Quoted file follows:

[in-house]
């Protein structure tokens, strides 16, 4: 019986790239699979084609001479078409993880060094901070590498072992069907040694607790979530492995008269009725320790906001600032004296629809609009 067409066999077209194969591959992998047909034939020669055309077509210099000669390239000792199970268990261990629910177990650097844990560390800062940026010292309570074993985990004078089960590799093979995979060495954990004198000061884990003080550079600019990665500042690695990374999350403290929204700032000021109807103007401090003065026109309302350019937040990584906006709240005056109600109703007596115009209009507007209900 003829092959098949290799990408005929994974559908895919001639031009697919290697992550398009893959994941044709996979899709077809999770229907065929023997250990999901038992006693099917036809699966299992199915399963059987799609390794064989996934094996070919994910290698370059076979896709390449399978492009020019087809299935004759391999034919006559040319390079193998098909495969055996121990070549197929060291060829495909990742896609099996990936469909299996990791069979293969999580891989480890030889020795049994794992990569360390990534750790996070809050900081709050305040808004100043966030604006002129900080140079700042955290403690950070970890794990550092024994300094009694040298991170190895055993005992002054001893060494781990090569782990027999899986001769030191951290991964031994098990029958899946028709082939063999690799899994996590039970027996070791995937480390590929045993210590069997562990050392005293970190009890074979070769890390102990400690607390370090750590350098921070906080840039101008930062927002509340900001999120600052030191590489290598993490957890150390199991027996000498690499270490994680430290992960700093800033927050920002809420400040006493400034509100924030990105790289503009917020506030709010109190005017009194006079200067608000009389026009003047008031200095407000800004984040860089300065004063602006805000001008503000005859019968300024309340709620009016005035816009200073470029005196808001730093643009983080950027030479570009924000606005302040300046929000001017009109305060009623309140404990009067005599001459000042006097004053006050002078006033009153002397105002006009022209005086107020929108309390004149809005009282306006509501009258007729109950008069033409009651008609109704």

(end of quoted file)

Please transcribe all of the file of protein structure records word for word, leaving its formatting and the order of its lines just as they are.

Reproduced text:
[in-house]
């Protein structure tokens, strides 16, 4: 019986790239699979084609001479078409993880060094901070590498072992069907040694607790979530492995008269009725320790906001600032004296629809609009 067409066999077209194969591959992998047909034939020669055309077509210099000669390239000792199970268990261990629910177990650097844990560390800062940026010292309570074993985990004078089960590799093979995979060495954990004198000061884990003080550079600019990665500042690695990374999350403290929204700032000021109807103007401090003065026109309302350019937040990584906006709240005056109600109703007596115009209009507007209900 003829092959098949290799990408005929994974559908895919001639031009697919290697992550398009893959994941044709996979899709077809999770229907065929023997250990999901038992006693099917036809699966299992199915399963059987799609390794064989996934094996070919994910290698370059076979896709390449399978492009020019087809299935004759391999034919006559040319390079193998098909495969055996121990070549197929060291060829495909990742896609099996990936469909299996990791069979293969999580891989480890030889020795049994794992990569360390990534750790996070809050900081709050305040808004100043966030604006002129900080140079700042955290403690950070970890794990550092024994300094009694040298991170190895055993005992002054001893060494781990090569782990027999899986001769030191951290991964031994098990029958899946028709082939063999690799899994996590039970027996070791995937480390590929045993210590069997562990050392005293970190009890074979070769890390102990400690607390370090750590350098921070906080840039101008930062927002509340900001999120600052030191590489290598993490957890150390199991027996000498690499270490994680430290992960700093800033927050920002809420400040006493400034509100924030990105790289503009917020506030709010109190005017009194006079200067608000009389026009003047008031200095407000800004984040860089300065004063602006805000001008503000005859019968300024309340709620009016005035816009200073470029005196808001730093643009983080950027030479570009924000606005302040300046929000001017009109305060009623309140404990009067005599001459000042006097004053006050002078006033009153002397105002006009022209005086107020929108309390004149809005009282306006509501009258007729109950008069033409009651008609109704």